] that assessed ASIST fidelity during workshops with crisis hotline responders. Video and audio segments of 66 ASIST workshops were coded. Results suggest that about 35% of trainers delivered ASIST with high fidelity as measured by more than 75% of the workshop content delivered, but less than 18% of trainers were adherent and able to demonstrate solid competence on the competency scales (e.g., presentation style/delivery [7
]. These results suggest that trainers might easily present workshop content, but may have a more challenging time delivering the content within the recommended facilitation style. This is an important finding because the style of information delivery is just as important as training content and may have a direct effect on whether participants learn the information [8
]. By documenting both fidelity and adherence
, research can provide evidence of knowledge uptake and that training was implemented as intended and with high quality (e.g., best practice). Collecting data on adherence and fidelity help ensure that past results evaluating ASIST may be translatable to the new trainings in which ASIST is being delivered, providing a way of accountability for monitoring how existing funds are being spent.
In addition tofidelity
and adherence, it is also important to monitor whether trainings are associated with improved outcomes for training participants and the clients they serve. With respect to trainings like ASIST, a new conceptual model states that such courses can change participants’ knowledge about suicide, beliefs and attitudes about whether suicide can be prevented, reluctance to intervene, and self-efficacy to intervene; changes in these domains can then change intervention behaviors [9
The current study extends past research by evaluating both the participant (N=2006) satisfaction and outcomes across 127 ASIST workshops and the quality (fidelity and adherence) of five ASIST workshops in California. The current study has three goals: (1) to examine participant outcomes for ASIST workshops delivered in California, (2) to provide a preliminary assessment of whether trainers were delivering workshops with high fidelity and adherence, and (3) to provide a quality improvement model for ongoing ASIST evaluation that could be applied to other communities.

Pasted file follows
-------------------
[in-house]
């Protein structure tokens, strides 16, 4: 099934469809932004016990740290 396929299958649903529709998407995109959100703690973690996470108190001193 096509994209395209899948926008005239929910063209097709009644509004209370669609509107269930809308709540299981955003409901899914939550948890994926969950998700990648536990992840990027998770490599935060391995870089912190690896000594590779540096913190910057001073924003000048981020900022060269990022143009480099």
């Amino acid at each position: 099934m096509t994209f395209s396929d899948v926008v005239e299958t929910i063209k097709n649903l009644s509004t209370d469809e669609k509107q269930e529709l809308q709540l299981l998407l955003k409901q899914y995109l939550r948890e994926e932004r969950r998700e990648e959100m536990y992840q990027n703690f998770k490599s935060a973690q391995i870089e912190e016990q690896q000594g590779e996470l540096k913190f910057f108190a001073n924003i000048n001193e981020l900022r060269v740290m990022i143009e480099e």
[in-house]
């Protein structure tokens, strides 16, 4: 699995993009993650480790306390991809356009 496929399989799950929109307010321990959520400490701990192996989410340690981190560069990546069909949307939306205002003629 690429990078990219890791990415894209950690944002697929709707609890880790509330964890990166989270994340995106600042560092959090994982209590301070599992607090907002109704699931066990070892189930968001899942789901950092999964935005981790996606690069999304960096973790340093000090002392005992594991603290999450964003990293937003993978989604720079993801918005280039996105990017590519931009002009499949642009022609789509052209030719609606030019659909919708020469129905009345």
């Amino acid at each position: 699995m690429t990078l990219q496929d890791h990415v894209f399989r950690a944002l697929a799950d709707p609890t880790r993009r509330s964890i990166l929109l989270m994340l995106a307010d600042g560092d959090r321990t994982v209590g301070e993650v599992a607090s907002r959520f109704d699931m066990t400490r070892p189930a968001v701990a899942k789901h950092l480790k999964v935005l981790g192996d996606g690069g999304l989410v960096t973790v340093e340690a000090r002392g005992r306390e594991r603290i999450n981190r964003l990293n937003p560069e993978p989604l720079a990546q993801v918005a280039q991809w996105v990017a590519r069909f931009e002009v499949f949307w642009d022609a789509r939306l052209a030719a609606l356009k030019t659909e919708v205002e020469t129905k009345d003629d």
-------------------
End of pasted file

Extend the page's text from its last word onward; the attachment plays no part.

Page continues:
The delivery of ASIST trainings in California occurred as a result of voter-approved Proposition 63, the Mental Health Services Act (MHSA). Proposition 63 is funded by levying a 1% tax on personal income above $1 million. A portion of Proposition 63 funds were dedicated to prevention and early intervention (PEI) services, including for suicide prevention. As part of this effort, LivingWorks, was awarded a contract to provide Train-the-Trainer (T4T) trainings in ASIST with the intent that these trainers would disseminate ASIST workshops in their community. Sixteen T4T trainings were conducted to train Californians to become registered ASIST trainers. To date, 327 people have been trained at these T4Ts, and they have subsequently trained 4,887 people at 267 ASIST workshops in California [10